Lawsuit: 2 Immigrant Teens in US Custody Can't Get Abortions - NBC10 Boston
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Lawsuit: 2 Immigrant Teens in US Custody Can't Get Abortions

"Both minors have asked their respective doctors and their shelters for an abortion, but to date," the government has "not allowed them to access abortion," the ACLU wrote

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    AP Photo/J. Scott Applewhite, File
    In this Oct. 20, 2017, file photo, activists with Planned Parenthood demonstrate in support of a pregnant 17-year-old being held in a Texas facility for unaccompanied immigrant children to obtain an abortion, outside of the Department of Health and Human Services in Washington, Friday, Oct. 20, 2017.

    President Donald Trump's administration is blocking two pregnant teens in the country illegally and being held in federal custody from obtaining abortions, the American Civil Liberties Union said Friday, a repeat of the situation that led to a high-profile court fight earlier this year.

    Both girls arrived in the country as unaccompanied minors and are being held in federal shelters, the ACLU said, though it didn't say where. The ACLU earlier this year represented a pregnant teen in the same circumstances in Texas, helping her obtain an abortion following a lawsuit.

    On Friday evening, the ACLU filed court papers updating the lawsuit filed in that earlier case to include the two additional teens, saying the facts of their cases are similar. The ACLU is asking a federal judge to order the government not to interfere with or obstruct the girls' access to abortions.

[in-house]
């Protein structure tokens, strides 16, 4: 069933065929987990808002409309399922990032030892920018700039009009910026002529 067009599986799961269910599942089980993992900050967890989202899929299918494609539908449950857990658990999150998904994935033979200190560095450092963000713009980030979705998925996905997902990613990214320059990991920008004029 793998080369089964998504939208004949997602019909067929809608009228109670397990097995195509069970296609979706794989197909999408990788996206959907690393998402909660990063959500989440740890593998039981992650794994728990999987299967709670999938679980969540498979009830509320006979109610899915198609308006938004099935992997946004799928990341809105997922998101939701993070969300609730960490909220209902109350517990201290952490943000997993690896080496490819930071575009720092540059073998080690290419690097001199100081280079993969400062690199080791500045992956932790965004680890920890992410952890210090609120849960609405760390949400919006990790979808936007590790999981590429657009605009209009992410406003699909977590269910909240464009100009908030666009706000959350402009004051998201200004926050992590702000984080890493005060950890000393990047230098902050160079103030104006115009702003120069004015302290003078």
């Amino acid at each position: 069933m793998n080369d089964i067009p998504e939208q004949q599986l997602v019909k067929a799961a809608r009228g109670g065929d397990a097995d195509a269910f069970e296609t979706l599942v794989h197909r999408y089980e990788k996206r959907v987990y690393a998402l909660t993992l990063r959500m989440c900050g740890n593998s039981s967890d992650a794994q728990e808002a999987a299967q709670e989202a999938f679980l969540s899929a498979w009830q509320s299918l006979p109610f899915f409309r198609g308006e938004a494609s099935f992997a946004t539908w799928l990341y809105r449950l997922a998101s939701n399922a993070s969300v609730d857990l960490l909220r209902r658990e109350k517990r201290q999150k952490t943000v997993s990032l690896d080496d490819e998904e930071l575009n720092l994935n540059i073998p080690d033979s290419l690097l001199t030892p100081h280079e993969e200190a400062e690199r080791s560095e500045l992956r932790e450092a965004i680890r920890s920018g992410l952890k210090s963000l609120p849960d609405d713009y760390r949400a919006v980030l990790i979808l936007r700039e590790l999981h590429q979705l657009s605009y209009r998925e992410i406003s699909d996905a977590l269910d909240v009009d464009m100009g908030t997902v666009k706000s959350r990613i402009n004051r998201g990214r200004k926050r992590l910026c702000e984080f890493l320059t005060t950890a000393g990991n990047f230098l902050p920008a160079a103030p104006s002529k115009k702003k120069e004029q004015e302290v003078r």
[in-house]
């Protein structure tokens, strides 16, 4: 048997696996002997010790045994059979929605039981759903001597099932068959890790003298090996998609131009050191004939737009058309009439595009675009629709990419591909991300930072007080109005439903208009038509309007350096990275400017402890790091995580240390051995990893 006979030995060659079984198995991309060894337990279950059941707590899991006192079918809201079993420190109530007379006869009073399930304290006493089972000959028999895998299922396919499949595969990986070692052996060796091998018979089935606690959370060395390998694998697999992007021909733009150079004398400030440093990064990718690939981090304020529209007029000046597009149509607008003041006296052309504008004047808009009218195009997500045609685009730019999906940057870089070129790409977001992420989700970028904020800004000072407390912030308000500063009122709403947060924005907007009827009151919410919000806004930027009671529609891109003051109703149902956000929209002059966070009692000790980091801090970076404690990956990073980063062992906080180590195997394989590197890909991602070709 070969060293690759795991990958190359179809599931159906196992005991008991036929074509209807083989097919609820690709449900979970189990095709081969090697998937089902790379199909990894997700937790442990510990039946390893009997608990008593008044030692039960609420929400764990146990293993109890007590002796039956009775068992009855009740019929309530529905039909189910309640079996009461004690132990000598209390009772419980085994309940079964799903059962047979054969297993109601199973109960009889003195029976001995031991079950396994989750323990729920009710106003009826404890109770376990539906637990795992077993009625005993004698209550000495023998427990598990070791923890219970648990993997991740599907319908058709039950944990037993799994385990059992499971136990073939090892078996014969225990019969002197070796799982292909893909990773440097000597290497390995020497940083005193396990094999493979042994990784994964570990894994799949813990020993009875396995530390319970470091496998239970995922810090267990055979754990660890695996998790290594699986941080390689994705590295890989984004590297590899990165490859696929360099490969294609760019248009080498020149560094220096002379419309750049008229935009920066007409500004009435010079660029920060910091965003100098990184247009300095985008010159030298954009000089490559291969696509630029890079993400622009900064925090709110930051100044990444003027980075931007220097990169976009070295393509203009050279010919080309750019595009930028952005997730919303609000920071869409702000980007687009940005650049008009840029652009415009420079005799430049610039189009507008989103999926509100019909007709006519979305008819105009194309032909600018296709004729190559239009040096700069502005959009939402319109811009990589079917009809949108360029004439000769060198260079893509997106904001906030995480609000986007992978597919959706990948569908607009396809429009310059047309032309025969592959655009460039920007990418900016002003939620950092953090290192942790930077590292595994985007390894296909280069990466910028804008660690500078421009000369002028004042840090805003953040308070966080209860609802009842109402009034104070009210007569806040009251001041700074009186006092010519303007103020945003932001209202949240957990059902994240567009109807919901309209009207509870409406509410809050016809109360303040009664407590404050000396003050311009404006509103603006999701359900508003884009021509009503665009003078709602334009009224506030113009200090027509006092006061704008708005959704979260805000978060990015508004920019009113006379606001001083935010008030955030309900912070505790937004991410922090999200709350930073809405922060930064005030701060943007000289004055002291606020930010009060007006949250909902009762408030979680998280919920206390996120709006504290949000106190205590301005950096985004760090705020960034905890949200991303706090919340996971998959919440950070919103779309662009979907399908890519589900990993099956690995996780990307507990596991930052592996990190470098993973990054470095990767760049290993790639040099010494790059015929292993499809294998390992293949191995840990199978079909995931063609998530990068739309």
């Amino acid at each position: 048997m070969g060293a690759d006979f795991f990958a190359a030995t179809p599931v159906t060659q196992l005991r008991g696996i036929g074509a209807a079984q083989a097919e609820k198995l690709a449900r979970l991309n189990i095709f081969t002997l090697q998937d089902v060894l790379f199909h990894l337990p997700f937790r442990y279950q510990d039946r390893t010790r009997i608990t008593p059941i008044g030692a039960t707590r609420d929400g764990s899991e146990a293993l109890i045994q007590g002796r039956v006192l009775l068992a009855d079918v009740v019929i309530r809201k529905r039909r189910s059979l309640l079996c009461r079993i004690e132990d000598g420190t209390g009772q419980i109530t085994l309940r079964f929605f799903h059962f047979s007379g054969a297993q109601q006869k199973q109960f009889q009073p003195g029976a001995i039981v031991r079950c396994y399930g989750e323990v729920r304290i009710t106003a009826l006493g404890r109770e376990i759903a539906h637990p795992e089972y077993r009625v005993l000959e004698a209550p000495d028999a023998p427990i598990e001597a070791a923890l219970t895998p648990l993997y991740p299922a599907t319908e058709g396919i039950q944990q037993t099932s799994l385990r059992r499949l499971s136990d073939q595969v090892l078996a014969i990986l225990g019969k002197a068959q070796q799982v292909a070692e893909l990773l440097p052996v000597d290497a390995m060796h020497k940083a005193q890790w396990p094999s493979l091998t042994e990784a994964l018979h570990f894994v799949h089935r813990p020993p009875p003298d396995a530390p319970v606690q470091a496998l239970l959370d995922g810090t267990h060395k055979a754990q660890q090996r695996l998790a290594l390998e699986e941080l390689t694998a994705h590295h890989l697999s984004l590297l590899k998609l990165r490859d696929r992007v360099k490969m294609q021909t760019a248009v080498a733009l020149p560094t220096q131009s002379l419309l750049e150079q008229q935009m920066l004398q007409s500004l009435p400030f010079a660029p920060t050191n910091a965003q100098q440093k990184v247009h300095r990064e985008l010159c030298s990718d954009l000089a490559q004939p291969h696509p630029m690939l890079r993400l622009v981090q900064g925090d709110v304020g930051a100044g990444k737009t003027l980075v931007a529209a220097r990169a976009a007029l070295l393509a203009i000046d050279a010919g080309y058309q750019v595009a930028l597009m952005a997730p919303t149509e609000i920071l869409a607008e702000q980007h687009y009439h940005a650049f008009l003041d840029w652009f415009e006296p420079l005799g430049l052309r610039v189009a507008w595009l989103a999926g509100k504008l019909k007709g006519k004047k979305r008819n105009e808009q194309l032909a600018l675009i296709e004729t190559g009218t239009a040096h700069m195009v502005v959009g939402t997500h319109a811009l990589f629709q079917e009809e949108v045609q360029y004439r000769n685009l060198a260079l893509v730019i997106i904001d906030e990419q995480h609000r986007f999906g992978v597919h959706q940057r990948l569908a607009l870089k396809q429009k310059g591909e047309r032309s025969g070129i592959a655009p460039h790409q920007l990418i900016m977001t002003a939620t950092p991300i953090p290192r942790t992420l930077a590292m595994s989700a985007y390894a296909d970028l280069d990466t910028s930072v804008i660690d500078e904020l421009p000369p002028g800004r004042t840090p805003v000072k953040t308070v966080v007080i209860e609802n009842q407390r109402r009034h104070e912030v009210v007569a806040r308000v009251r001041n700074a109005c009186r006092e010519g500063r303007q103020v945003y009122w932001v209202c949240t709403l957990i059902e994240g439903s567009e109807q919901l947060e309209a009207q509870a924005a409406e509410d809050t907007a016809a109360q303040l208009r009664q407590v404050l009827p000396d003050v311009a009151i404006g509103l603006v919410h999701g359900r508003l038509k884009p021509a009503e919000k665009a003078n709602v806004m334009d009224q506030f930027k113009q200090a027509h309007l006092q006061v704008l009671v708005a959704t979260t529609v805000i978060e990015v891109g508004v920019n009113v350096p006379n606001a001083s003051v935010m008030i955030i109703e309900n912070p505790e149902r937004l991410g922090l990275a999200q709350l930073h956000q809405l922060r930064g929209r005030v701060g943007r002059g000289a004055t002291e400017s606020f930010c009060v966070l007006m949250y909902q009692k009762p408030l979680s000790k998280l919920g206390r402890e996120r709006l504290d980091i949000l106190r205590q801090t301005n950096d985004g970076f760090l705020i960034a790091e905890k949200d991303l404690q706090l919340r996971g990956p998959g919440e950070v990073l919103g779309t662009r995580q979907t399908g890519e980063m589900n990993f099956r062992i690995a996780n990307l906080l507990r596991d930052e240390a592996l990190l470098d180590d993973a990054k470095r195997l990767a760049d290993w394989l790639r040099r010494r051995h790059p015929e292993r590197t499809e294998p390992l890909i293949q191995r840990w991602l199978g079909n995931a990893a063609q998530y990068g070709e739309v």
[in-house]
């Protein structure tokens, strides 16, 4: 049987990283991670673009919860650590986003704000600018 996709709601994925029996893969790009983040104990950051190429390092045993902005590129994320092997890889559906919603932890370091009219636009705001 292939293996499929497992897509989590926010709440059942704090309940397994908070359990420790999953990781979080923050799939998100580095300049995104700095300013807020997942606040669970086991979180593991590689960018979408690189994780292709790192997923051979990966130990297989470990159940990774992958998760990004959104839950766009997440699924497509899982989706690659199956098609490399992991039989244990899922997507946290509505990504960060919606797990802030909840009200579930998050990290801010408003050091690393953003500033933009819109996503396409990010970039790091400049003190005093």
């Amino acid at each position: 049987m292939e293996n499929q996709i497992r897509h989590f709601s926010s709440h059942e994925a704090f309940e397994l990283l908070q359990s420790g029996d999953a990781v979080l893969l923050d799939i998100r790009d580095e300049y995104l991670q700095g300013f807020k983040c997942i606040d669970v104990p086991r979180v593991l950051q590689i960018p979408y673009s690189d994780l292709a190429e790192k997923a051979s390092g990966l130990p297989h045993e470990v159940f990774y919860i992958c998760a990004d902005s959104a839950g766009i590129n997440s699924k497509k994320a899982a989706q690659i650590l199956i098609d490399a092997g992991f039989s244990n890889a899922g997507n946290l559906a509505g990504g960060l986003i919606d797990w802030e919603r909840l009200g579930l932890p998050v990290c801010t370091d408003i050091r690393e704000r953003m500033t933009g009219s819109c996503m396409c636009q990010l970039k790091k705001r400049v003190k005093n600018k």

"Both minors have asked their respective doctors and their shelters for an abortion, but to date," the government has "not allowed them to access abortion," the ACLU wrote.

    The judge overseeing the case has set a hearing for Monday. The same judge previously ruled in favor of the ACLU's first plaintiff, referred to as Jane Doe.

    Lawyers for the Department of Health and Human Services, which is responsible for sheltering children who illegally enter the country unaccompanied by a parent, have said the department has a policy of "refusing to facilitate" abortions.

    On Friday, HHS' Administration for Children and Families said, "The minors in this case — who entered the country illegally— have the option to voluntarily depart to their home country or find a suitable sponsor. If they choose not to exercise these options, HHS does not believe we are required to facilitate the abortion."

    In court paperwork, the ACLU refers to the two new teens as Jane Roe and Jane Poe. It says 17-year-old Jane Roe learned in late November that she was pregnant during a medical examination while she was in federal custody. She decided to have an abortion but has not been allowed to, the ACLU wrote. The teen wanted to end her pregnancy by taking medication that essentially causes a miscarriage, but because of the government's "obstruction she is now past the point in pregnancy where she can have a medication abortion," the ACLU wrote. She is about 10 weeks pregnant, a court document says.

    Court filings contain less information about the circumstances of the second teen, Jane Poe, who is also said to have "discussed her pregnancy options with a physician, and decided to have an abortion" but has not been able to have one, the ACLU wrote. The lawsuit says she "is quickly approaching the limit for abortion in the state where she is being detained."

    The ACLU's earlier case involving Jane Doe concerned a 17-year-old who entered the U.S. illegally in September and was being held in a federal facility in Texas. She learned there that she was pregnant and obtained a state court order permitting her to have an abortion.

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    Federal officials refused to transport her or temporarily release her so that others could take her to get the procedure. She was ultimately able to obtain an abortion after federal courts sided with her, but the Trump administration has accused ACLU lawyers of misleading the government during the case. The Trump administration says ACLU attorneys' actions deprived administration lawyers of the chance to ask the Supreme Court to block the procedure, at least temporarily.